Anthony Trollope once described his great novel The Way We Live Now (1875) as “an attack on the commercial profligacy of the age.” Trollope went on to criticize his novel for exaggerating the social and moral evils it portrays. Such exaggeration, he said in his Autobiography (1883), is a “fault which is to be attributed to almost all satires.” We wonder what Trollope would say were he with us today. Would he still think it an “exaggeration”? We suspect that almost all of our readers could provide a long list of examples, drawn from the way we live now, that would make the perfidy Trollope chronicled pale in comparison.

We are not thinking of anything dramatic or out of the ordinary. On the contrary, what we have in mind are the myriad little degradations and invitations to moral and aesthetic coarsening with which contemporary life surrounds us. An item that appeared on April 7 in the Marketplace section of The Wall Street Journal highlighted the sort of thing we have in mind. The story’s headline summed up the issue: “With Eyes on Cable, Networks Permit Racier Plots, Unprintable Dialogue.” Nothing new in that, you say: the fare presented on television has been getting cruder and more violent for years. The proliferation of cable channels, many of which routinely offer X-rated material, has only accelerated the process.

True enough. But it was somehow disconcerting to be reminded of how ordinary and taken-for-granted this process of degradation has become. Enthusiastically agreeing with the proposition that more graphic depictions of sex and violence equal bigger ratings, an executive from CBS explained that “we have to realize that some things are not as taboo as they used to be.” His counterpart from NBC concurred: “On issues of sexuality and violence, the public has gotten a bit more tolerant.” Yes, a bit. Which is why one is regularly treated to obscene language, nudity, and what are delicately referred to as “sexual situations” on network television, why one new medical drama premiers with a pregnant women getting stabbed in the stomach, why another includes an episode featuring a patient with a Golden Globe award stuck in his rectum. All this is offered to the public as greater “realism” when in fact it is simply greater cynicism and exploitation.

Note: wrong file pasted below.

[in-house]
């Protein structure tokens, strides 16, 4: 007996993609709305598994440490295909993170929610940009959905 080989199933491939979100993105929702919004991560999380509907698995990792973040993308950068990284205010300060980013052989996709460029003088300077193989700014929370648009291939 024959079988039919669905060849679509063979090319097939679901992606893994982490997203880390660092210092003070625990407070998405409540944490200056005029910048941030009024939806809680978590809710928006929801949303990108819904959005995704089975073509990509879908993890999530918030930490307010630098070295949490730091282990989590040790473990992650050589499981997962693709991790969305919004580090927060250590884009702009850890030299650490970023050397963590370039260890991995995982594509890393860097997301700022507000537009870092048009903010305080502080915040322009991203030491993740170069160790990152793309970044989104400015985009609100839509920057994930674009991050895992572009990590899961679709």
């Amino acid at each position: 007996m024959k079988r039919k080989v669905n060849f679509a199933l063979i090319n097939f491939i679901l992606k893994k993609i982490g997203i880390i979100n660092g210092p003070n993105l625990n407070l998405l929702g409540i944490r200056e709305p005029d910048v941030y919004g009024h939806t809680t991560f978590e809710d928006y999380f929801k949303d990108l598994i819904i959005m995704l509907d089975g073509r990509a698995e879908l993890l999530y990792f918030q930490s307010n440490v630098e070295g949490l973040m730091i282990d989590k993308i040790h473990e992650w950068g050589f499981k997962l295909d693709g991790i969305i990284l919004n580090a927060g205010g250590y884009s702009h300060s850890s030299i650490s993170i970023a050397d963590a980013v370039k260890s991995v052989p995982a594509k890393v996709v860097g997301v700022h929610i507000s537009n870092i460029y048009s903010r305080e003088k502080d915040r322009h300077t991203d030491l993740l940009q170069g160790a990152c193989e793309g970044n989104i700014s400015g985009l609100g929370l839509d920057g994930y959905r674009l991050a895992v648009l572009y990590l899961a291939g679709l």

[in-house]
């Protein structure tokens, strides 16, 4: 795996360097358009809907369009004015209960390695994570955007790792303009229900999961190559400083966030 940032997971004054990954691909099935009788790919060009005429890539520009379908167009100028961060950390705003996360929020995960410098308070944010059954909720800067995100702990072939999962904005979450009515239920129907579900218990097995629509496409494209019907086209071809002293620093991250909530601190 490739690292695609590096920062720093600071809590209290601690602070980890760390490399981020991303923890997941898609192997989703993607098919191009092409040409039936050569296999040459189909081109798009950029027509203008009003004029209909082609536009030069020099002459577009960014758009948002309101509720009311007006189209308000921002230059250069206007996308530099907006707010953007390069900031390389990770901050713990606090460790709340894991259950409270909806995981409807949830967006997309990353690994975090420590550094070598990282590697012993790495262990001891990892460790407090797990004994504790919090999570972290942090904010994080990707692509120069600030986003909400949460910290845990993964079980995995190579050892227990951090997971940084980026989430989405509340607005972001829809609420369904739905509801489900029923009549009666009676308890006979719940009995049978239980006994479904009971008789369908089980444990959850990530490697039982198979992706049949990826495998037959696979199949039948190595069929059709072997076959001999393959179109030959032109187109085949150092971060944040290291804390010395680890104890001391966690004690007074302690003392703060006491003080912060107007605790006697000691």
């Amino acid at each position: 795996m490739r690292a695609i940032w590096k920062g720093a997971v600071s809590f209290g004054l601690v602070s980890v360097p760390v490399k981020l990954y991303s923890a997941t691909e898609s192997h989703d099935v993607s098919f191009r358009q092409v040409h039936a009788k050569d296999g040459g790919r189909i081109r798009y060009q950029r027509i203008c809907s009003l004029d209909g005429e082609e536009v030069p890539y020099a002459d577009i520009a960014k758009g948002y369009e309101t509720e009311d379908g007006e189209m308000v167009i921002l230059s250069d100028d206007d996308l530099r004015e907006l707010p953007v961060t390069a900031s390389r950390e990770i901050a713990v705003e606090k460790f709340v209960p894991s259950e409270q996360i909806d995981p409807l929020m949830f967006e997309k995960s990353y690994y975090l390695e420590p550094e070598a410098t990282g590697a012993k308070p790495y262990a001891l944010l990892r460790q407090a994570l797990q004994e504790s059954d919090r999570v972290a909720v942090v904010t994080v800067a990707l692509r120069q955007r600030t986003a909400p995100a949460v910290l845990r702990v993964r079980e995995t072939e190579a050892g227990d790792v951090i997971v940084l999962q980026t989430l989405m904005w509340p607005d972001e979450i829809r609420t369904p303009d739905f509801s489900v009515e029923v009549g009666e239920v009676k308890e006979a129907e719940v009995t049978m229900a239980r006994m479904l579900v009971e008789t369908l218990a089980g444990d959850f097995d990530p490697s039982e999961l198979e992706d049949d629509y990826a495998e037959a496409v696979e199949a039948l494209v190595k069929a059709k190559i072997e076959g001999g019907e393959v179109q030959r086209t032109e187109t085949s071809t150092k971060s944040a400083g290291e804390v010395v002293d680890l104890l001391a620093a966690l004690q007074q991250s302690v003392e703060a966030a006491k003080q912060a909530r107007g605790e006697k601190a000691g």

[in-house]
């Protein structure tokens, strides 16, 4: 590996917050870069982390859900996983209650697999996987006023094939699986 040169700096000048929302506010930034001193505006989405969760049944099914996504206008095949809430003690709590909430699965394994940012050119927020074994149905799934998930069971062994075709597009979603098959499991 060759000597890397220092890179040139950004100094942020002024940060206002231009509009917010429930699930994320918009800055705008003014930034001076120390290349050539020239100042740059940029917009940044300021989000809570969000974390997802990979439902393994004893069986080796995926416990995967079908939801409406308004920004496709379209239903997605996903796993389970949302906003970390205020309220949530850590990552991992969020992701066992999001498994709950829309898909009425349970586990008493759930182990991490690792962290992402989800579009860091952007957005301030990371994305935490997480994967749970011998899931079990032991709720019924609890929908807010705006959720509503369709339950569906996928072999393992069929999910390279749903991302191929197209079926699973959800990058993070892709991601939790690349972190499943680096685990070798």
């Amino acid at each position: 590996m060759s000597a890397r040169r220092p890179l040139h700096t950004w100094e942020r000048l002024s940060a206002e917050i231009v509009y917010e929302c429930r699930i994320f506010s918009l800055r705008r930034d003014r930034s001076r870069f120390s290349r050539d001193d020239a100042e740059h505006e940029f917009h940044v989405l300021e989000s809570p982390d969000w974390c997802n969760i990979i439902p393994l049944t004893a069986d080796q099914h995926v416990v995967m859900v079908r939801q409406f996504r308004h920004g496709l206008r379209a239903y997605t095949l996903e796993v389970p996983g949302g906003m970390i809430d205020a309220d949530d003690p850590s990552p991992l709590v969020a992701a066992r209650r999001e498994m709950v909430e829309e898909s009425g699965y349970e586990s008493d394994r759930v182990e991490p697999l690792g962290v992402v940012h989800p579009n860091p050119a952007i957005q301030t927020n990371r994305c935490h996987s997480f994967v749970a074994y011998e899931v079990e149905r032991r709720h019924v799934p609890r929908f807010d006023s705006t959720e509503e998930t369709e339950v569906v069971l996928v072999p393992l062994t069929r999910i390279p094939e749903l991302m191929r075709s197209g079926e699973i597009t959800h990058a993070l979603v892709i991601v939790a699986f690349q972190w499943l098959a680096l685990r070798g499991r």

Of course, as the story in the Journal noted, “no matter how far the broadcast networks go, there are some producers who still feel stifled.” That comes with the territory. The logic of transgressive titillation is like a narcotic: the dosage must constantly be increased simply to achieve the same effect one managed yesterday. What is happening to network television, we believe, is symptomatic of what is happening to our culture as a whole. We are witnessing both the corruption and the blunting of the moral sense.

Some people take comfort in the thought that the ubiquity of degraded and degrading material on television and elsewhere inures us to its soul-deadening poison. But there is little consolation in that process. For if most of us form a protective carapace that keeps nastiness at a psychological distance—moral calluses that buffer us from assault—the cost of that inurement can be measured precisely in our growing insensibility. This insensibility is reflected, for example, in our growing incapacity for outrage. The social critic Rochelle Gurstein put it well in her book The Repeal of Reticence (1996): “The price of too frequently and too regularly crossing the ever-shifting border between desire and taboo, curiosity and injunction, is desensitization: what was once shocking becomes commonplace and trivial, what was once obscene becomes banal and dull.” It is worth noting, however, that the fact that a taboo no longer inspires awe and instinctive obedience does not necessarily mean that the moral peril it warns against has vanished, any more than the fact that we have become cozy with obscenity means that obscenity has ceased to be obscene. Doubtless the CBS executive was correct when he observed that “some things are not as taboo as they used to be.” The question remains whether that change should be cause for rejoicing or lamentation.

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This article originally appeared in The New Criterion, Volume 18 Number 9, on page 1
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